Merkel, Europe's Austerity Cop, May Need to Loosen Her Own Purse Strings

Merkel Photograph by Krisztian Bocsi/Bloomberg

Germany, Europe’s fiscal-discipline cop, is starting to have second thoughts about balancing its own budget. Chancellor Angela Merkel promised during her 2013 reelection campaign to forgo new public borrowing for the first time since 1969 in order to keep her government’s budget in perfect balance. Now, as slumping exports push Europe’s largest economy to the brink of recession, some of her countrymen are urging her to loosen the purse strings to stimulate growth.

The Social Democratic party (SPD), the junior partner in Merkel’s coalition government, wants her to to underpin demand by boosting spending on projects such as energy systems and broadband technology. “Germany has to invest significantly more in its infrastructure, Economy Minister Sigmar Gabriel of the SPD said in a statement on Tuesday. “For the economic dynamic, but above all for long-term growth and prosperity, investment plays a key role.”

“The decision to balance the budget is a risky one,” Marcel Fratzscher, head of the German Institute for Economic Research in Berlin, told the magazine Spiegel. The institute and three other leading think tanks warned the government in a report on Oct. 9 that Merkel’s policies are holding back growth. They predicted that the economy would expand by only 0.1 percent in the fourth quarter after shrinking 0.2 percent in the second quarter and remaining flat in the third. The German government on Tuesday cut its full-year growth forecast from 1.8 percent to 1.2 percent and said growth next year would be 1.3 percent, down from an earlier forecast 2 percent.

According to the think tanks, the government could borrow as much as €10 billion ($12.6 billion) next year to spur growth without violating a balanced-budget constitutional amendment that was adopted in 2009 and takes full effect in 2016. “That would send a strong message to the German business community and to Europe that Germany takes its responsibility seriously,” Fratzscher told Spiegel.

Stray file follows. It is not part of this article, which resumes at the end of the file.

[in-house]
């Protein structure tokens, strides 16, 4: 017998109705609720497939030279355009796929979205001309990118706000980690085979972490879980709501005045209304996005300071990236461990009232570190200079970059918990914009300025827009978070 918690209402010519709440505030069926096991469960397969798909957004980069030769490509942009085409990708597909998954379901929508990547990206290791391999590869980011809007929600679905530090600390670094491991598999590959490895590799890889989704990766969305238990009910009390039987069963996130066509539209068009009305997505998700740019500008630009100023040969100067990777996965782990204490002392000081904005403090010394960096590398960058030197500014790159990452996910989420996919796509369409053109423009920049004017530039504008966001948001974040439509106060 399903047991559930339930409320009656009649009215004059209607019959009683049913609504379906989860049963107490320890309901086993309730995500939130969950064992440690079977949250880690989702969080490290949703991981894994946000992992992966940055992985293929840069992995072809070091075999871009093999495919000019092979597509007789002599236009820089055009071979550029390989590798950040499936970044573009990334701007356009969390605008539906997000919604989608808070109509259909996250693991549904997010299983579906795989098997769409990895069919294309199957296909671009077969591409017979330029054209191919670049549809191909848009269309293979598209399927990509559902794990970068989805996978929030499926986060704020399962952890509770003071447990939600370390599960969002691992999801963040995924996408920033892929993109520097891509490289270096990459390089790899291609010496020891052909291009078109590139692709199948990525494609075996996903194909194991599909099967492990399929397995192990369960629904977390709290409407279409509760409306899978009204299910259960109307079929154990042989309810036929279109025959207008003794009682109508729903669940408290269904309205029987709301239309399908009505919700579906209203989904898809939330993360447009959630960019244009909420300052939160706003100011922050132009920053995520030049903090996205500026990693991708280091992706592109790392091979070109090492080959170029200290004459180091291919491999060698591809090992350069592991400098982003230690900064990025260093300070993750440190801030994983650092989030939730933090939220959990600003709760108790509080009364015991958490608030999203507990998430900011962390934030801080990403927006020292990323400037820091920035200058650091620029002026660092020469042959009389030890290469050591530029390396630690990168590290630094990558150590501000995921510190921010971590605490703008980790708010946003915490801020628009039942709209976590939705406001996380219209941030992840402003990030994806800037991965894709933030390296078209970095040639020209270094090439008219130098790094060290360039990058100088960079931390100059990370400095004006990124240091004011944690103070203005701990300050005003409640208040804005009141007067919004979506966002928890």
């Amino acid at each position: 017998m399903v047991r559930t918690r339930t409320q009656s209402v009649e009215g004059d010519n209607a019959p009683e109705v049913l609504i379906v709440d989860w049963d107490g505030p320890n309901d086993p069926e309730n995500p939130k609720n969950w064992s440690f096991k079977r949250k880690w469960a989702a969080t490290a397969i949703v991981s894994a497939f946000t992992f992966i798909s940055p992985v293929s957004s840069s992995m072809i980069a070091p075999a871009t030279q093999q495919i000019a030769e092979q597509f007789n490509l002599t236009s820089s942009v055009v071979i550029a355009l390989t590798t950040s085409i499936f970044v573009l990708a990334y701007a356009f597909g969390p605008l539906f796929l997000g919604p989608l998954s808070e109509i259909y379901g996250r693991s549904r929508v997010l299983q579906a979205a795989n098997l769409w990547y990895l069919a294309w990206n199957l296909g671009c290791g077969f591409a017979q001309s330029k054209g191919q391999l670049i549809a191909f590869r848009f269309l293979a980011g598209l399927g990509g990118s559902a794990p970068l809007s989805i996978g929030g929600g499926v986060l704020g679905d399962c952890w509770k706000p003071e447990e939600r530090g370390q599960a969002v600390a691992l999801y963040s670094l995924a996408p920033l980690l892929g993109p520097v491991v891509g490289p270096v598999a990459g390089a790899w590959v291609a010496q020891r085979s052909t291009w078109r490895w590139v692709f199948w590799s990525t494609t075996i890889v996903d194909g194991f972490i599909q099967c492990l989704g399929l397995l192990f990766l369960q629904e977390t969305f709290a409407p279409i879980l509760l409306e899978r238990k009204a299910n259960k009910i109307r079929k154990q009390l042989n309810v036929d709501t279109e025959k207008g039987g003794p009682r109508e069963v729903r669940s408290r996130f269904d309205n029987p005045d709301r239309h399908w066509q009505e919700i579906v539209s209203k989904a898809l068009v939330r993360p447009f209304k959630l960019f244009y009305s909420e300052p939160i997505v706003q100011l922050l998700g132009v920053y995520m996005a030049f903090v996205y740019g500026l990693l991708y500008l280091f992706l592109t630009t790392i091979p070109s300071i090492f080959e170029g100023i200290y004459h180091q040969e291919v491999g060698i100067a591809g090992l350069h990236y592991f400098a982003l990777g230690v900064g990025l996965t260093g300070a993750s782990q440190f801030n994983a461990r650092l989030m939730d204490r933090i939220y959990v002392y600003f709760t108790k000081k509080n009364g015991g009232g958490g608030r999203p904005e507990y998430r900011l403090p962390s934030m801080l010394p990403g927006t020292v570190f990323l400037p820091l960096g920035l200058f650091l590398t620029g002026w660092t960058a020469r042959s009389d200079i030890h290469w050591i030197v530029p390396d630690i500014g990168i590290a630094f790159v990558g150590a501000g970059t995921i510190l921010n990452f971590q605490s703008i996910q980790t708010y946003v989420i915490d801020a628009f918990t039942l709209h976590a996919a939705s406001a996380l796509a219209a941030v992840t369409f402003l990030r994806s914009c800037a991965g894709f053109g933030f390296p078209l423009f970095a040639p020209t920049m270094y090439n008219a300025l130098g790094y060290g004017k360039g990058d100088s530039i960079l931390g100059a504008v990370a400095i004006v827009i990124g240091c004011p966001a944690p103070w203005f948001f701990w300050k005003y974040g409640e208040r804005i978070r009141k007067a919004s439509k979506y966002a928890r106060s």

The International Monetary Fund and leaders of additional European countries also are urging Berlin to spend more. Germany “could afford to finance much-needed public investment in infrastructure primarily for maintenance and modernization, without violating fiscal rules,” the IMF said in a report on the global economy issued this month.

So far, though, Merkel and Finance Minister Wolfgang Schaeuble are sticking to their no-borrowing pledge while pressing other euro zone countries to get their finances in order. “We’re agreed in the German federal government that we must stay the course even in difficult times,” Schaeuble told reporters today at a meeting of euro zone finance ministers in Luxembourg.

Even some Merkel allies acknowledge that she may be forced to backtrack on the pledge if Germany’s economy falls into recession. SPD parliamentary deputy chairman Carsten Schneider told the Süddeutsche Zeitung newspaper today that, in case of recession, the government should prepare a supplemental spending plan that would rule out a balanced budget next year.

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